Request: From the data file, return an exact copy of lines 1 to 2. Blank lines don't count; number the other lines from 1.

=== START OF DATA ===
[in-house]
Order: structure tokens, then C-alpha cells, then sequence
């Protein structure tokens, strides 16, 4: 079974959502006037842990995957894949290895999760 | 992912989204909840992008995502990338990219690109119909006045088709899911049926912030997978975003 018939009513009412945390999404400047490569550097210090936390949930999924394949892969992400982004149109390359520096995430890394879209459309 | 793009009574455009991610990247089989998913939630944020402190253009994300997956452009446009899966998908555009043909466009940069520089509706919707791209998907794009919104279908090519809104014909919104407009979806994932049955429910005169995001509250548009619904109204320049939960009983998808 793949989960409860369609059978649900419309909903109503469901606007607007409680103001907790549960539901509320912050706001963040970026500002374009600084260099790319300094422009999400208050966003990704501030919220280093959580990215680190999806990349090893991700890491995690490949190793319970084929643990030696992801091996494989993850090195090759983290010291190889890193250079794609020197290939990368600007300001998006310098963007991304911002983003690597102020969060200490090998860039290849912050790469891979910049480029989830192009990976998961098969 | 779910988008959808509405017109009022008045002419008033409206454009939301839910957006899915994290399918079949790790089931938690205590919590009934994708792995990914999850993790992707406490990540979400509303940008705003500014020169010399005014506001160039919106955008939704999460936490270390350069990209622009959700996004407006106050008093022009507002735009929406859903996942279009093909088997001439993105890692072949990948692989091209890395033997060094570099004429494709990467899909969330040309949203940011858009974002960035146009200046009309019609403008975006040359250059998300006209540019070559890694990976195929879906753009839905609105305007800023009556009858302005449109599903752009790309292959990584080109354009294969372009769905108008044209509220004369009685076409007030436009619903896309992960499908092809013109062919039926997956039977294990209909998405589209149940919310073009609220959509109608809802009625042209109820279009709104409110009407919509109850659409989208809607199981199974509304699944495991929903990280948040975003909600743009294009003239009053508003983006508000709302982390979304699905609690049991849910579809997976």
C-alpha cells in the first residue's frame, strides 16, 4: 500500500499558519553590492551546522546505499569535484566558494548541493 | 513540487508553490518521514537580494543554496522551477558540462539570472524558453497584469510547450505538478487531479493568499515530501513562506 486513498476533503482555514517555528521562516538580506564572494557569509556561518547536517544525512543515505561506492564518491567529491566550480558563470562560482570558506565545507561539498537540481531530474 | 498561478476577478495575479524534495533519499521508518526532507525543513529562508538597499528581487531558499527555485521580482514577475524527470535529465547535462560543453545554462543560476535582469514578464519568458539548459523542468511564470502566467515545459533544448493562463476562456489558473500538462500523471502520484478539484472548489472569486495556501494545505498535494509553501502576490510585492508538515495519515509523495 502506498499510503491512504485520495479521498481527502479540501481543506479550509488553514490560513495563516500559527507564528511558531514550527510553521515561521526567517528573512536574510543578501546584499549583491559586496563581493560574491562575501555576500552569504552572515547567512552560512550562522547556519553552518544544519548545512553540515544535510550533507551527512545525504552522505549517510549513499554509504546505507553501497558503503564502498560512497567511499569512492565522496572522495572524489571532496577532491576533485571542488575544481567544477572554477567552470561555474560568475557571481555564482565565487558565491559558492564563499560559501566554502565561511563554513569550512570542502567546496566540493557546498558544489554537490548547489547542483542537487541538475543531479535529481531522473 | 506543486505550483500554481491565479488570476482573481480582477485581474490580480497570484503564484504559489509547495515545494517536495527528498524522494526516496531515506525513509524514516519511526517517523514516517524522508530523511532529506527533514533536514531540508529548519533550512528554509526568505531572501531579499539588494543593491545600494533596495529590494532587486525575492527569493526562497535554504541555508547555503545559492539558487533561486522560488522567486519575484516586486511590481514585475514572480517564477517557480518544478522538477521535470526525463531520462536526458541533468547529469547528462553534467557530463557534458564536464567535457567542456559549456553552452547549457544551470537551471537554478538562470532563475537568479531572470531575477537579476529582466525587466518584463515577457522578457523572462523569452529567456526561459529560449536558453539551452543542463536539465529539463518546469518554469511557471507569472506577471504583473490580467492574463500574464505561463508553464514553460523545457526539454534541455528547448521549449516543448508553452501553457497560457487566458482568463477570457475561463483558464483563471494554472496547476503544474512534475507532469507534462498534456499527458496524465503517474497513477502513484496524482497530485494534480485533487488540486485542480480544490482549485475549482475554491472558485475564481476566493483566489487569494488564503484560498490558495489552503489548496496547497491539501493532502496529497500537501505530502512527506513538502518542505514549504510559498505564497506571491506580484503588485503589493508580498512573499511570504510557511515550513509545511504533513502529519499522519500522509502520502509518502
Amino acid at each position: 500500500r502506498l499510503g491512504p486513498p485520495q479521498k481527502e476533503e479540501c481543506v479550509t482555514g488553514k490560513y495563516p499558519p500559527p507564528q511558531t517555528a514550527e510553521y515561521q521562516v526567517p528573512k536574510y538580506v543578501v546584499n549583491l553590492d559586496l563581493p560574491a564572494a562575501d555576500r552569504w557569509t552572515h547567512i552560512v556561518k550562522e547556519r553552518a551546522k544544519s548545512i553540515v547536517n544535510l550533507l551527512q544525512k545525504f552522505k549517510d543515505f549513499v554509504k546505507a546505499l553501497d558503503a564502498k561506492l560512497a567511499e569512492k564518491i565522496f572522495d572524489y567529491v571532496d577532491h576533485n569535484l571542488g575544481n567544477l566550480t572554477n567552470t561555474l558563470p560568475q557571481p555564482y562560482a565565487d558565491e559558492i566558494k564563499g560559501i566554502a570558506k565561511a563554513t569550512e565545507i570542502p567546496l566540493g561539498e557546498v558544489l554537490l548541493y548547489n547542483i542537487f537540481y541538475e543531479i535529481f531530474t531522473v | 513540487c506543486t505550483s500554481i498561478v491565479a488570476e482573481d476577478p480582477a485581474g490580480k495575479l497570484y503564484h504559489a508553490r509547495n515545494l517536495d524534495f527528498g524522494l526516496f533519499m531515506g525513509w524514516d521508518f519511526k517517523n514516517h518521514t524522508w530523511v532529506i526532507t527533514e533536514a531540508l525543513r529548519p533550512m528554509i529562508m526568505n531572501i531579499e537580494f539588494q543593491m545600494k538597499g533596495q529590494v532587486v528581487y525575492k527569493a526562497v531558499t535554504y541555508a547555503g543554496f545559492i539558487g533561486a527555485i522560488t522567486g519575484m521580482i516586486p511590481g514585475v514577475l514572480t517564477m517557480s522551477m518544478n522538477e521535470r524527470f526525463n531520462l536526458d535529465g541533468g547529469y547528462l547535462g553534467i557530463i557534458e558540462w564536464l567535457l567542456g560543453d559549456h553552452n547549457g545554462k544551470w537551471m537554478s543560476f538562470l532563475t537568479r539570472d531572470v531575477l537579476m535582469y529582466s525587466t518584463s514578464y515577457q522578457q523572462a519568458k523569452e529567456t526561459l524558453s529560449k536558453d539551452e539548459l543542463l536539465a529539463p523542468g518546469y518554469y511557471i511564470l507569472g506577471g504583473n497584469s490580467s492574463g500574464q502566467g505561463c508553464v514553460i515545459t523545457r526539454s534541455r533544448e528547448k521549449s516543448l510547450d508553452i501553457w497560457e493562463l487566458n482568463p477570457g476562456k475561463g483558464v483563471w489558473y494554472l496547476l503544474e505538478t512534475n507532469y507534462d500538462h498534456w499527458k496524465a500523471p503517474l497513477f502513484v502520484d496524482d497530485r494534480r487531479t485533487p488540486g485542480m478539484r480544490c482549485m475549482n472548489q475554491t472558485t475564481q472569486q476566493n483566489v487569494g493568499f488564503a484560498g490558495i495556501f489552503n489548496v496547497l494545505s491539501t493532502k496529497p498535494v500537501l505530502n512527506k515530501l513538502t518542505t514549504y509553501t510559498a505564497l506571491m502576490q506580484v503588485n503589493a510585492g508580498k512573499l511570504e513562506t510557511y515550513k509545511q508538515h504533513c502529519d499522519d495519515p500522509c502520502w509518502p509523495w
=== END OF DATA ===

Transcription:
[in-house]
Order: structure tokens, then C-alpha cells, then sequence